In our Middle School youth group at Redeemer, we spent 4 weeks on the topic of heaven (Revelation 21:1-8; 22-27) and its current application for our lives NOW. It seems strange, almost counter-intuitive, that thinking about something so seemingly “other-worldly” would have any sort of real impact in our lives today. But nothing could be further from the truth.
For starters, the concept of the final state of heaven (heaven as it exists now is only a “third base”) as the New Heaven and Earth in Revelation 21 is anything but “other worldly.” God comes down to Earth and dwells with His people DOWN here. It is described as city, where there is non-stop action going on. The gates never close their doors; we called it “the city that never sleeps.” Kind of like a Las Vegas without much of what goes on in Vegas. It won’t be boring. The best of all cultures will be present and the worst of them will not.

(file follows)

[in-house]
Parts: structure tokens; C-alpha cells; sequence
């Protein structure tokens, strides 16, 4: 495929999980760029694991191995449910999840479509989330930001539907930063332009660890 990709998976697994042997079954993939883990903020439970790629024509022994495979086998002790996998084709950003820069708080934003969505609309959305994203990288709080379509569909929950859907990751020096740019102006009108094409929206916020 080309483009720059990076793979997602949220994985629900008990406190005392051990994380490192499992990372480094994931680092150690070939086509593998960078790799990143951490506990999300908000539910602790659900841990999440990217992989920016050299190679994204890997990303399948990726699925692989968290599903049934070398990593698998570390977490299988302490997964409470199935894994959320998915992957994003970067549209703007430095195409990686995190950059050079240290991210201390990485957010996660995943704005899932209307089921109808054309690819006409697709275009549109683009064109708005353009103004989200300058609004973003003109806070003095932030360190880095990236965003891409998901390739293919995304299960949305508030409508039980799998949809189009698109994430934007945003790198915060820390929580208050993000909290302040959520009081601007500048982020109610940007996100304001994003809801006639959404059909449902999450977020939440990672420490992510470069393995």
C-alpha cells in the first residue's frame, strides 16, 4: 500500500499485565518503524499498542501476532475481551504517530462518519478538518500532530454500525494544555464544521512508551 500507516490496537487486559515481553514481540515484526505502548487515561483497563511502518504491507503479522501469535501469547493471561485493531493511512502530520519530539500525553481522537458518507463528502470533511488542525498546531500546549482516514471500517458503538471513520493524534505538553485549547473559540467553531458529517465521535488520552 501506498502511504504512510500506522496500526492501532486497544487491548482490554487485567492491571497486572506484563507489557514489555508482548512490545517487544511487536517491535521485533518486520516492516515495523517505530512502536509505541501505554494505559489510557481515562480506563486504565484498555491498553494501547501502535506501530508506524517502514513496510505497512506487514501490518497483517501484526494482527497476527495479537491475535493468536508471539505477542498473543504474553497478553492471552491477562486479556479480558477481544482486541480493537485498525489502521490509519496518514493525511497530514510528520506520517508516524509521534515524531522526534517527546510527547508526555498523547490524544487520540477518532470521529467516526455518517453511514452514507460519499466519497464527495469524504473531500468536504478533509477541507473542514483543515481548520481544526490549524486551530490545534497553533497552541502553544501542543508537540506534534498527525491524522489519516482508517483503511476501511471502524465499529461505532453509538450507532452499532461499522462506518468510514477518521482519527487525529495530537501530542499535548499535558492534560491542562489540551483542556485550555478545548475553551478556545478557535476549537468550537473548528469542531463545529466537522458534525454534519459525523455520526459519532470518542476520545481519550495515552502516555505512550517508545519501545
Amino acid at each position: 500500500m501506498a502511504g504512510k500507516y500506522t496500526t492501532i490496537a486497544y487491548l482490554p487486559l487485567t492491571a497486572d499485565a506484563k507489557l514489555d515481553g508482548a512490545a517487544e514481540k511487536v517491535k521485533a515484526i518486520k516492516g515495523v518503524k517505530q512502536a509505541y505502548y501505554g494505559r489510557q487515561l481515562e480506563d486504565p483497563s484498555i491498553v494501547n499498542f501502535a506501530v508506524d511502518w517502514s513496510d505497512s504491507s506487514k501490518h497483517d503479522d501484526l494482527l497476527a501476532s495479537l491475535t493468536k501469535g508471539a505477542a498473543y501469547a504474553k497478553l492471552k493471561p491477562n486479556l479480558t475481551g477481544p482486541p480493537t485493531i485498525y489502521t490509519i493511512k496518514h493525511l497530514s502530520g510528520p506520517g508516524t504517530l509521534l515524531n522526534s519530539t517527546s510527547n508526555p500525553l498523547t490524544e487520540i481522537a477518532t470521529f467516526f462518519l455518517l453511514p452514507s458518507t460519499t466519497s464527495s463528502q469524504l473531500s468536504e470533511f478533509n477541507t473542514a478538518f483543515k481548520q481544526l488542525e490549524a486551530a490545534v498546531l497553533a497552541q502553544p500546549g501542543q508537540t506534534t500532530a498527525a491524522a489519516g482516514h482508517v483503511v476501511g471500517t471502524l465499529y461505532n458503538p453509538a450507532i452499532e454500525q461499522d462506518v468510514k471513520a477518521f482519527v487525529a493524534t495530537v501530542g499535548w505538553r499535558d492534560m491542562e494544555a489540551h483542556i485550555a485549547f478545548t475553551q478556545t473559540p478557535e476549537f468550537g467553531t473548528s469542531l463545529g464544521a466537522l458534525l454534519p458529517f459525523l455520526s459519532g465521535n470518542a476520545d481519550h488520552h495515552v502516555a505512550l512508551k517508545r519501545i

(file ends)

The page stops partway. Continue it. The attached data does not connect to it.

After opening with the lie from John Lenin’s “Imagine”-that if people imagined there were no heaven then they would live for today-we moved into some brief review questions. Then I decided to let the kids, as we’ve done several times before, create a skit to demonstrate to each other (we always break into two groups for these) what heaven is like and what difference it makes in life. This helps reach those with differing learning styles, as well as challenges the kids to really chew on how to communicate and apply deep truth.
My group, led by a Sr High and myself, came up with the idea of a group of guys wasting their lives away in a bar talking and dreaming about the next thing to cross off on their bucket lists. These Middle Schooler’s, on their own (as far as I can remember) came up with this idea. They recognized that there is no need for a bucket list for Christians. If heaven will one day come down to Earth, there will be plenty of time for those things you don’t have time, money, opportunity, or quite frankly God’s approval, to do now.
As a result you are free to live without the burden of “I wish I could do such and such” but just can’t. Or you can live without the burden of “I need to go do such and such to make me happy.” Whatever you way you slice it, the theology of the New Heaven and Earth, is not as much “other-worldly” as it is “down to Earth.”
So begin to believe in the final promise of the gospel-freedom from the presence of sin-and live more radically and freely than you would have if you were unaware of the last chapter in God’s Story of Redemption. There’s more joy here than crossing of another one off your bucket list.